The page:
Thaws Can Be Dangerous to Fish

THE LAKE NEWS Lake Cowichan, BC Wednesday February 22, 1989

Thaws can be dangerous

This article was written in 1989 and we seldom get serious spells of Arctic air on the coast in these days of California Winters but this article is worthy of re- posting because we tend to forget that was still live in Canada and winter can return with a vengeance without much warning and cause serious problems when it leaves.

By Ted Burns

The current spell of cold wea­ther(1989) has ceased at last and the way it ends is very important to the billions of trout and salmon eggs incubating in the gravel of Cowichan watershed streams.

A quick thaw with very mild air and heavy rain could bring disas­ter. Such an event occurred in

January, 1986, with horrendous results. When spring breakup approa­ches in the interior, forest com­panies usually suspend hauling until the roads dry out somewhat. Of course, conditions are gen­erally much worse there because the frost gets deeper into the soil. But in years like this one and that fateful year of 1986, it can be almost as bad on the coast; even worse when the thaw is rapid and heavy rain is involved. Local companies should shut down haul­ing when this occurs because it may make a large difference in the survival of trout and salmon eggs.

It began in November, 1985, when Arctic air spilled out of the interior, quickly freezing wet ground. About that time it be­came evident that the coho run was going to be large. The cold weather persisted throughout the early run and, just as most of the late run was spawning, the weather changed.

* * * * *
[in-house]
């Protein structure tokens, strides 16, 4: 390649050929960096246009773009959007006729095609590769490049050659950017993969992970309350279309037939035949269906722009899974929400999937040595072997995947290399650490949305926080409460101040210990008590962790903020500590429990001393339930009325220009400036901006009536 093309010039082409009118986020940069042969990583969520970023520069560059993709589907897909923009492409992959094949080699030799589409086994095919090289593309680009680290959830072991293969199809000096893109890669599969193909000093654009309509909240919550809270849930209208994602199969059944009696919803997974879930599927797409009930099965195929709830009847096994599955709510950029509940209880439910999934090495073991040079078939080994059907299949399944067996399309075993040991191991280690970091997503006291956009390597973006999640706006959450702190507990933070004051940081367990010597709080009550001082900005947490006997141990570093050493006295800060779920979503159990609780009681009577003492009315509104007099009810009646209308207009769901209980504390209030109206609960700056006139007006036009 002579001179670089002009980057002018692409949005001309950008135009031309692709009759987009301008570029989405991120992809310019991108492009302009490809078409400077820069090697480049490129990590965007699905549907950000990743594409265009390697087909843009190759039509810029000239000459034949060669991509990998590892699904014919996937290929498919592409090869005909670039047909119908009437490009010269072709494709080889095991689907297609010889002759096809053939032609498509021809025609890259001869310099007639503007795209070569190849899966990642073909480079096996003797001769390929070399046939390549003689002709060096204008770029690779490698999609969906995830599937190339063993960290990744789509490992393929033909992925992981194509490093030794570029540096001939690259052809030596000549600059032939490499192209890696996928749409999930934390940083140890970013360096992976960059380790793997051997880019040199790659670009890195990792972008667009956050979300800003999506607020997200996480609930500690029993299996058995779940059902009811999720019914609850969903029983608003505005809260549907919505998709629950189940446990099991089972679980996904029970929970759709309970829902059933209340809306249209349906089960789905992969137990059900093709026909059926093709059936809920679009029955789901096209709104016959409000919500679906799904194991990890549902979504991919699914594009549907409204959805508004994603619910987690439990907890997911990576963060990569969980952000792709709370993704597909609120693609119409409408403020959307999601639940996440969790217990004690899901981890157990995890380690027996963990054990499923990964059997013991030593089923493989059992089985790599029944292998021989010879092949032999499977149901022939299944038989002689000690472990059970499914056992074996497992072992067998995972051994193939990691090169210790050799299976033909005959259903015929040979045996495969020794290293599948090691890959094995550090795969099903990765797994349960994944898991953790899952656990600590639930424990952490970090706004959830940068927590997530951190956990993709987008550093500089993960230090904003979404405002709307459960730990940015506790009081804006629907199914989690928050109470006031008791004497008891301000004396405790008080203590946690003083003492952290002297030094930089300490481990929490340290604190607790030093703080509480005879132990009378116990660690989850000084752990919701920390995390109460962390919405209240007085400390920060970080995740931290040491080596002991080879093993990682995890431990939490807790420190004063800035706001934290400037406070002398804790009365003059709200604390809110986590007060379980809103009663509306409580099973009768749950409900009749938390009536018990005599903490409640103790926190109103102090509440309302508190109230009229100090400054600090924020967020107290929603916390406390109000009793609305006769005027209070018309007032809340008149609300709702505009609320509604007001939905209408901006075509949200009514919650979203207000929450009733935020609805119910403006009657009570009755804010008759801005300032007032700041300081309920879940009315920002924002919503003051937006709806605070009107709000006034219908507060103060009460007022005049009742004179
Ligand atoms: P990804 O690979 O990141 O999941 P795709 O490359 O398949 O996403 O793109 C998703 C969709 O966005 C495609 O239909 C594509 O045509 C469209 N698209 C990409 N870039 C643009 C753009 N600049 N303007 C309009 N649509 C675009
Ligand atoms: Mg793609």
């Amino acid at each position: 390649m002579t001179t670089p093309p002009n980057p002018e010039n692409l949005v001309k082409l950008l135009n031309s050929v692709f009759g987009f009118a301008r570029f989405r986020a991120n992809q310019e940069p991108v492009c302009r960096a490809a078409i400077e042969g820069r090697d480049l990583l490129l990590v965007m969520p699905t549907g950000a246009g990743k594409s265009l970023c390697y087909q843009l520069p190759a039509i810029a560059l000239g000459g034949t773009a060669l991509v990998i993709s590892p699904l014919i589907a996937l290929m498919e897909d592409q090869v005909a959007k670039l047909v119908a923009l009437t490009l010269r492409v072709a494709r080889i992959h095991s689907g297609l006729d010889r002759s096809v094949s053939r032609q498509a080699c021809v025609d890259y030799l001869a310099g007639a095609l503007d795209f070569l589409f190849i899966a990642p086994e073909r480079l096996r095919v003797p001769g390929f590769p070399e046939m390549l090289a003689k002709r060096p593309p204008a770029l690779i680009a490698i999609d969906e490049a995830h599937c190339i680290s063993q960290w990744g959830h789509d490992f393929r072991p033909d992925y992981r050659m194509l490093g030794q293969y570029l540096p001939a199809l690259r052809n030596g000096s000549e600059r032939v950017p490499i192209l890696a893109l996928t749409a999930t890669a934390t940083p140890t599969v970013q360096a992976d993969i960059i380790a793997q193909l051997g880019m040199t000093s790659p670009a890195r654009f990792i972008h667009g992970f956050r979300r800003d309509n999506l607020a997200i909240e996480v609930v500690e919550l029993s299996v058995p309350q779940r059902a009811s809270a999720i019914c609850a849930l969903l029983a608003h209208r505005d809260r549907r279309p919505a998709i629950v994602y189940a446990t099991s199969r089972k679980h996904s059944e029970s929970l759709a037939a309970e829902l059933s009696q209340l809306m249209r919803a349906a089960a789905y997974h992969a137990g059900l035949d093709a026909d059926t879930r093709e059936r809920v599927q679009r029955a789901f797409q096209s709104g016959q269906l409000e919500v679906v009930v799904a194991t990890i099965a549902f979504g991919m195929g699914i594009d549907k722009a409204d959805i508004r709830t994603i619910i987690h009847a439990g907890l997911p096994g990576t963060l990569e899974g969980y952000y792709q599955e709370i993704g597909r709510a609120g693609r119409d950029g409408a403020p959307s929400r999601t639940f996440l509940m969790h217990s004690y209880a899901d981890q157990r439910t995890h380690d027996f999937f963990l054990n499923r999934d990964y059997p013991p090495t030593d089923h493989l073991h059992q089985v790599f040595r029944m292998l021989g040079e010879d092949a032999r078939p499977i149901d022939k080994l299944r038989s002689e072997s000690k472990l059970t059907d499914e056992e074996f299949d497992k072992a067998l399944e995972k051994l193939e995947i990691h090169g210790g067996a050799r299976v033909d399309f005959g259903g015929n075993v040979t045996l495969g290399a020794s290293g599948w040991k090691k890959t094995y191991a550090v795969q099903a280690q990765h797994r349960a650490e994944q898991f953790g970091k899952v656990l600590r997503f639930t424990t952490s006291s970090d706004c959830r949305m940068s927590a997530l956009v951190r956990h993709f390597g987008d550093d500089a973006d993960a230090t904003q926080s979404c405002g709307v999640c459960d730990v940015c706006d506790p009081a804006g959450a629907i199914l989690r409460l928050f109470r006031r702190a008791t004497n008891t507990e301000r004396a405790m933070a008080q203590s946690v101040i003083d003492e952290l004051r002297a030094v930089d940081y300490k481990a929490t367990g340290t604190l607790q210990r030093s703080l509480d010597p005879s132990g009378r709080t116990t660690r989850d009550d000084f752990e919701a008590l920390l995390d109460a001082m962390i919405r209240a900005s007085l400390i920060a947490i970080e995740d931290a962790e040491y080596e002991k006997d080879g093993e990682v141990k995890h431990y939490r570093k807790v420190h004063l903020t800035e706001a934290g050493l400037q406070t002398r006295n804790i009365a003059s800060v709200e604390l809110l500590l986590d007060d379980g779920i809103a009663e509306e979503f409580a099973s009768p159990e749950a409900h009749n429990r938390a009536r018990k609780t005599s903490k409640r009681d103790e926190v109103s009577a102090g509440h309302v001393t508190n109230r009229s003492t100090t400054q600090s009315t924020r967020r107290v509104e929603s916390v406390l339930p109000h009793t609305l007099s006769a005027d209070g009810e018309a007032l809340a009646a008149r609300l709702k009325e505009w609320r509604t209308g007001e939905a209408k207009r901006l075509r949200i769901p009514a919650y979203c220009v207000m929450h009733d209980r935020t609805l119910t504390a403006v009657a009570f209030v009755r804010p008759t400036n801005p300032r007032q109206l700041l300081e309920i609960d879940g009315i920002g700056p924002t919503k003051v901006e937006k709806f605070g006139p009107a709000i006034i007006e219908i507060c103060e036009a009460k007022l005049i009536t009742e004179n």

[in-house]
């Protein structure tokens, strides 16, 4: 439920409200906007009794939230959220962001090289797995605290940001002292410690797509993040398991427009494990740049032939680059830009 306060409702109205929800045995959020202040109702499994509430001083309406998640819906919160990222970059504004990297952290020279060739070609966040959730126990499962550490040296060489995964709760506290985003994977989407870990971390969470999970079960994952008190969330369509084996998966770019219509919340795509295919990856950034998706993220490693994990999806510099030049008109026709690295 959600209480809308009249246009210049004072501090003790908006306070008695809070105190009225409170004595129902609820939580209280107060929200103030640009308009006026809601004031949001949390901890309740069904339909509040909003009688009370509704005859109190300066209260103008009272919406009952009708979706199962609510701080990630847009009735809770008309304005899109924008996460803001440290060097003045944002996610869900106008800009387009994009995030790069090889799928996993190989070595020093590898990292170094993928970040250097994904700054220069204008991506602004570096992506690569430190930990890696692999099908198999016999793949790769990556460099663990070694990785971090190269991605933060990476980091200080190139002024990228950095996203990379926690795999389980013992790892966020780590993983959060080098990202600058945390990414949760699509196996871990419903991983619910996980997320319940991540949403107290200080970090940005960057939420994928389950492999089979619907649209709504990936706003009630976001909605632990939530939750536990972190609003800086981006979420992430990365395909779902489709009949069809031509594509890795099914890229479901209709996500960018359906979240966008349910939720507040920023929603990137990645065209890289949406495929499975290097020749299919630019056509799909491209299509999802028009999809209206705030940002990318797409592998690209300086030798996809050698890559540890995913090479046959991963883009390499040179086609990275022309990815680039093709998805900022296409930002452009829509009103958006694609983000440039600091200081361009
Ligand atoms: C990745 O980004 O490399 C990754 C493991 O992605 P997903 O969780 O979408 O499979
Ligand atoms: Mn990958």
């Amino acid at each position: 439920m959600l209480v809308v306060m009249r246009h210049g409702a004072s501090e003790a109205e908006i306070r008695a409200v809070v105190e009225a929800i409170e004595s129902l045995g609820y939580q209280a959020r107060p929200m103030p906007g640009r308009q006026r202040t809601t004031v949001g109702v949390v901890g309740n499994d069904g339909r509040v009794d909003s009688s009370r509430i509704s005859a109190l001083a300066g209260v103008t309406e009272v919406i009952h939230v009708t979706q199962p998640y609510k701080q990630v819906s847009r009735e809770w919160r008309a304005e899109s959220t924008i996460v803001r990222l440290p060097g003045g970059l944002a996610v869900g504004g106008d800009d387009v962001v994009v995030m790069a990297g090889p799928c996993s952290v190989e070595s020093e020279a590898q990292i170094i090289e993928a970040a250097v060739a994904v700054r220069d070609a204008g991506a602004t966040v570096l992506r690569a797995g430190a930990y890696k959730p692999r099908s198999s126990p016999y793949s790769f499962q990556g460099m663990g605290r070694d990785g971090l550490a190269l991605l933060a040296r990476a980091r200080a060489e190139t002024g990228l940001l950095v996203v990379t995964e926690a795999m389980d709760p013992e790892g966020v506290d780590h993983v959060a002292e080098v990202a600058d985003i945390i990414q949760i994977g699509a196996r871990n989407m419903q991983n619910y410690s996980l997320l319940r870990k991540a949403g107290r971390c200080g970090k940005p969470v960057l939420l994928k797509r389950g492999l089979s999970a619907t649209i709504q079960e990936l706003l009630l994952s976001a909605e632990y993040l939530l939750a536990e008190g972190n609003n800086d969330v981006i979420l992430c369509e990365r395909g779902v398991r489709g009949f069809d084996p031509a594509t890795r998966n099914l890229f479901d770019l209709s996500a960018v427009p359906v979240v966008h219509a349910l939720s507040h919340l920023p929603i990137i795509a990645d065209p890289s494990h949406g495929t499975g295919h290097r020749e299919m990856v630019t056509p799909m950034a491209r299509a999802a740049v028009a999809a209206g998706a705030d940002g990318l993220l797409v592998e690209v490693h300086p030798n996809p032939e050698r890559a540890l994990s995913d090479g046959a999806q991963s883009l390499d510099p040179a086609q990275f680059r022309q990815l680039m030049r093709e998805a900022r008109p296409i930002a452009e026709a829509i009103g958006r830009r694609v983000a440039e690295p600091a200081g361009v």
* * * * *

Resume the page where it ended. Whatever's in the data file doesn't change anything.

A series of mild storms from the southwest arrived, quickly melt­ing snow right to the mountain

tops and thawing ground that had been frozen for more than a month.­

On January 18, almost no snow was left in the mountains and all local streams were in flood and carrying heavy sediment loads as rapidly thawing soil washed into the creeks.

Robertson River suffered the most. The main line logging road (termed Hillcrest Main by some) contains a good deal of fine sand, silt and clay, which had been wet prior to the cold spell and froze solid. When this material thawed, it lost its consistency and the road turned to mush. Trucks continued hauling right through the mess and this didn’t help. Indeed, it made things much worse.

The extent of the damage wasn’t readily apparent although it was obvious that conditions had been severe. When Cowichan Lake Salmonid Enhancement Society volunteers began assessing fry salvage needs on the lower Rob­ertson a few months later, the extreme impact of the thaw was clear. Where there were normally upward of 100,000 fry, there were almost none.

It was possible to walk and wade hundreds of metres and not see a single fry. The losses were stag­gering. Conditions weren’t much better in other tributaries of Cow­ichan Lake like Meade and Sut­ton creeks. Sediment, a high pro­portion from logging roads, had smothered nearly all the eggs of a very good Coho return which was possibly the best since the 1970’s.

Lake News Column

February 22, 1989

Ted Burns


Leave a Reply